• the IGT recommended that the ATO publish details on its use of the de minimis test whereby excess contributions below a certain amount are disregarded and that the threshold amounts be disclosed. The ATO disagreed with this recommendation and was of the view that such disclosure will lead to this test being abused. The ATO will therefore publish general information only. My view is that the ATO should disclose these details including the threshold amounts and monitor taxpayer behaviour and follow up on specific taxpayers who may be abusing the threshold.
  • the IGT has recommended the ATO seek an appropriate case to test, via court litigation, the effectiveness of contributions limiting or rejection clauses in superannuation fund deeds that are designed to reject or limit an excess contribution. This topic was first raised by the ATO in TA 2010/2 issued in early 2010 and this taxpayer alert was subsequently withdrawn in November 2011 and replaced by an ATO fact sheet. The topic was then to become the subject of a legislative solution as announced in the 2011-12 Mid-Year Economic Fiscal Outlook. This announced (but unenacted) measure was then withdrawn by Mr Joe Hockey on 14 December 2013. Thus, there is no express prohibition on the inclusion of these clauses in superannuation deeds. Indeed, there are sound reasons to include such provisions to minimise ECT risks. Thus, there is likely to be a renewed interest in these provisions being included in SMSF deeds and the opportunity for these to be tested before the courts. Trustees should always act in the best financial interests of their members and comply with the relevant terms in the trust deed.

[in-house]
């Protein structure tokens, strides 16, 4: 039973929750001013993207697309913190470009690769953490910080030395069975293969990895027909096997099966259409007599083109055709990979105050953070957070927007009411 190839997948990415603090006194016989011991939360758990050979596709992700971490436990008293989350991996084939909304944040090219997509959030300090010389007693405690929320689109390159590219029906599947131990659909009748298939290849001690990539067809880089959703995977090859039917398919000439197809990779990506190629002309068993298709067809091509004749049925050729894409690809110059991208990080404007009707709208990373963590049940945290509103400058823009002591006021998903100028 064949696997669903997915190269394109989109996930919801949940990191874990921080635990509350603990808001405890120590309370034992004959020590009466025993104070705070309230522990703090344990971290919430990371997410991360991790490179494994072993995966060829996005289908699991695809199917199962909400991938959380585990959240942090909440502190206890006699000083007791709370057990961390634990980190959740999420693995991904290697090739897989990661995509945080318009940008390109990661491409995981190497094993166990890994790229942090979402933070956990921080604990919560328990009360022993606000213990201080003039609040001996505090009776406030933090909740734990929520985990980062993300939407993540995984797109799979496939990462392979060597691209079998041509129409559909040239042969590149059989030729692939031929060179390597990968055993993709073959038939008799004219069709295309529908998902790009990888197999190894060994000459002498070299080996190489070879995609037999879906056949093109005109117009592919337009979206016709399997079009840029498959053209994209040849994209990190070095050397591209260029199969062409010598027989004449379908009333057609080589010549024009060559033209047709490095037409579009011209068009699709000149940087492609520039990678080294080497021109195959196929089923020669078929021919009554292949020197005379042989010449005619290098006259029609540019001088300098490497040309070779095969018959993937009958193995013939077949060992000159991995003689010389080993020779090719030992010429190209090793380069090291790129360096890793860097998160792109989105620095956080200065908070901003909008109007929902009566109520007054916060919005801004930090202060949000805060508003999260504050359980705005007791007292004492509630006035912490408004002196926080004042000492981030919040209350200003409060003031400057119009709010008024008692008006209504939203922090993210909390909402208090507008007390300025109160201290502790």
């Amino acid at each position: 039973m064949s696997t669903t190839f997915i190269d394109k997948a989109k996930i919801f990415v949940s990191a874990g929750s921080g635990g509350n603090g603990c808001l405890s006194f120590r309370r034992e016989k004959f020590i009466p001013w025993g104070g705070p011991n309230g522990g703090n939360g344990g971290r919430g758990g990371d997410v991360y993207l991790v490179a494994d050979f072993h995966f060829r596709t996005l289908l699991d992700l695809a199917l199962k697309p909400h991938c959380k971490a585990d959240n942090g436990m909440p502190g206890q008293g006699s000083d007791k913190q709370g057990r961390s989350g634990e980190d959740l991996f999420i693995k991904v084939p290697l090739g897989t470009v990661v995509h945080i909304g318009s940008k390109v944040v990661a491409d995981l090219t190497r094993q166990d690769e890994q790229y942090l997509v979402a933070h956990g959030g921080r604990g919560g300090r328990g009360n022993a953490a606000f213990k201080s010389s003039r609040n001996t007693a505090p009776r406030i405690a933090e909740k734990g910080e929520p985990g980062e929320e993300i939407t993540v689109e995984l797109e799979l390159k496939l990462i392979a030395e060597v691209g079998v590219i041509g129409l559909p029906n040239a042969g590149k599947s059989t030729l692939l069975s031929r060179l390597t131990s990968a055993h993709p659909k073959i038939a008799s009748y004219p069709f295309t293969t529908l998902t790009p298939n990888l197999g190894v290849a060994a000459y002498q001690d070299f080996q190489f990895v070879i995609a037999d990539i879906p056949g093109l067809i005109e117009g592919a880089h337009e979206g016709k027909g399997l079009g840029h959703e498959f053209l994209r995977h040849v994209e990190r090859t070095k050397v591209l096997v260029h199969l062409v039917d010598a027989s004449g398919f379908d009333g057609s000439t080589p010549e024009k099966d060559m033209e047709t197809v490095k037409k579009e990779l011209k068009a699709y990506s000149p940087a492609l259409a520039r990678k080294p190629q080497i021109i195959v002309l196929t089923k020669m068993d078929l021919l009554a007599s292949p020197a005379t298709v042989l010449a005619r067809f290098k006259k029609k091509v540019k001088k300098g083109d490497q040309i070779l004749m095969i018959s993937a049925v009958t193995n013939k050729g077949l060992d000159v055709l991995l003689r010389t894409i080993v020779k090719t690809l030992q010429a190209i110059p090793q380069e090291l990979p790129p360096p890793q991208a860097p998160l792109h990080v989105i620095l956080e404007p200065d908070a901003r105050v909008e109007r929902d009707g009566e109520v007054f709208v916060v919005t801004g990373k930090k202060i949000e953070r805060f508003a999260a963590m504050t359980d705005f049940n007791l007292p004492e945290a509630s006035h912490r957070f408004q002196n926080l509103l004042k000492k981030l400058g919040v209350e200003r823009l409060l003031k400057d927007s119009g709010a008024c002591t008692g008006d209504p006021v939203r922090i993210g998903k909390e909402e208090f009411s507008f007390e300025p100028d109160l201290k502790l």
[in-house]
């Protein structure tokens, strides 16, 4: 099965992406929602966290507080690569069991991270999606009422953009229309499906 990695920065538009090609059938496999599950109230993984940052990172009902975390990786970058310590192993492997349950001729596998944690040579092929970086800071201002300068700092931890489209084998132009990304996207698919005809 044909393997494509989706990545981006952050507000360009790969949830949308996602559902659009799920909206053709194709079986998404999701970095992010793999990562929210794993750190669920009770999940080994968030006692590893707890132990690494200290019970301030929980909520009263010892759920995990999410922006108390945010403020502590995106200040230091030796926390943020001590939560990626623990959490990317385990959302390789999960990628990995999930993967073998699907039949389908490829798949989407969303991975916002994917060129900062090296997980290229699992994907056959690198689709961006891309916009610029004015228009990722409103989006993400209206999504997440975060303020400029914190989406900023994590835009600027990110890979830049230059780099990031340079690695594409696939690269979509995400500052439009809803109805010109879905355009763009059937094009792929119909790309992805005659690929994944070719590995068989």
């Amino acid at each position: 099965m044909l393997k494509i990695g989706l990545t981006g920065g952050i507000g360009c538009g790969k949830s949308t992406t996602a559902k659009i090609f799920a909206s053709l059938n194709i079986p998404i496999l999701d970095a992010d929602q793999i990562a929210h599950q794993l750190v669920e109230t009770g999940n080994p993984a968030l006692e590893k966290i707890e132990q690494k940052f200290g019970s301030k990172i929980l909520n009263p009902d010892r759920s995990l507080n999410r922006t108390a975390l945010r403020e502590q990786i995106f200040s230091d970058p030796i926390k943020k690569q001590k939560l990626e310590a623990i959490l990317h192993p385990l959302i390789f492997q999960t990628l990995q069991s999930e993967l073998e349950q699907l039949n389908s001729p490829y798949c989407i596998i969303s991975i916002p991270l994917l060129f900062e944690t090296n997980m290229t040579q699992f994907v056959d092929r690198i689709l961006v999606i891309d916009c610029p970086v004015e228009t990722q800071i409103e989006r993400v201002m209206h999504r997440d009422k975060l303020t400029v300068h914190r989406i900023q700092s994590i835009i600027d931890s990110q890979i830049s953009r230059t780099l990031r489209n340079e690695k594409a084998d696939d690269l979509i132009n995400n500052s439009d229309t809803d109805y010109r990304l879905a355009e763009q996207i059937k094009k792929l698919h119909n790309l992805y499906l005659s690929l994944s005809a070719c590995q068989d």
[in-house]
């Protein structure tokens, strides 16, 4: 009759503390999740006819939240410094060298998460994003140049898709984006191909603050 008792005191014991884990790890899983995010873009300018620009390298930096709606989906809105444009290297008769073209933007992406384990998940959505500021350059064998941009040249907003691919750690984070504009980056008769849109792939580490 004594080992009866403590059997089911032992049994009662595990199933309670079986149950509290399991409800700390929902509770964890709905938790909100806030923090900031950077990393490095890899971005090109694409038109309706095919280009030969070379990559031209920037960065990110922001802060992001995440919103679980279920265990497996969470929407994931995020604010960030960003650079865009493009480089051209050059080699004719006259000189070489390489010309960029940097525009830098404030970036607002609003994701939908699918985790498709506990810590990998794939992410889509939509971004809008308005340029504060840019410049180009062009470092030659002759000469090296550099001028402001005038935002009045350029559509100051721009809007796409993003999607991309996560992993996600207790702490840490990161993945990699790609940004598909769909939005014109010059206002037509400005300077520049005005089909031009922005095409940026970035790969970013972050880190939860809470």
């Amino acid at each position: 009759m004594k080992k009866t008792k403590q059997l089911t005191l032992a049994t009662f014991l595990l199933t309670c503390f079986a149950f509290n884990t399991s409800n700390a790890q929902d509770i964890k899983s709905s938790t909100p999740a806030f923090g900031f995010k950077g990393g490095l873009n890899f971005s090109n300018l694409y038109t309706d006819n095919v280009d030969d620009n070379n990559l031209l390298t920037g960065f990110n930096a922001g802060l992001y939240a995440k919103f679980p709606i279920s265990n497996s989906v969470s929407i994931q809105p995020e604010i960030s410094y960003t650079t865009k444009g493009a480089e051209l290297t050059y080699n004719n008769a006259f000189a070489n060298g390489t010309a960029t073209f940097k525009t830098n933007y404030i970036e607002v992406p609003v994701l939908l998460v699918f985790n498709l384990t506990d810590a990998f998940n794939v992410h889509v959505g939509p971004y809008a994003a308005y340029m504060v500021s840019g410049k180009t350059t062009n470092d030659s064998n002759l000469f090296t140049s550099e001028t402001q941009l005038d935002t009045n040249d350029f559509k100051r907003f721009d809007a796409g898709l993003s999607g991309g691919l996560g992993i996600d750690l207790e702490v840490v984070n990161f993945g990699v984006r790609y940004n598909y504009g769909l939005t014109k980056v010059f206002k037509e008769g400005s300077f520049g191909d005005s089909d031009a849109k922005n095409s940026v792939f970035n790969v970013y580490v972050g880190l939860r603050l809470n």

While we should now have a far better system, careful ongoing management of contribution strategies is still needed to minimise ECT risks.

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This article is for general information only and should not be relied upon without first seeking advice from an appropriately qualified professional.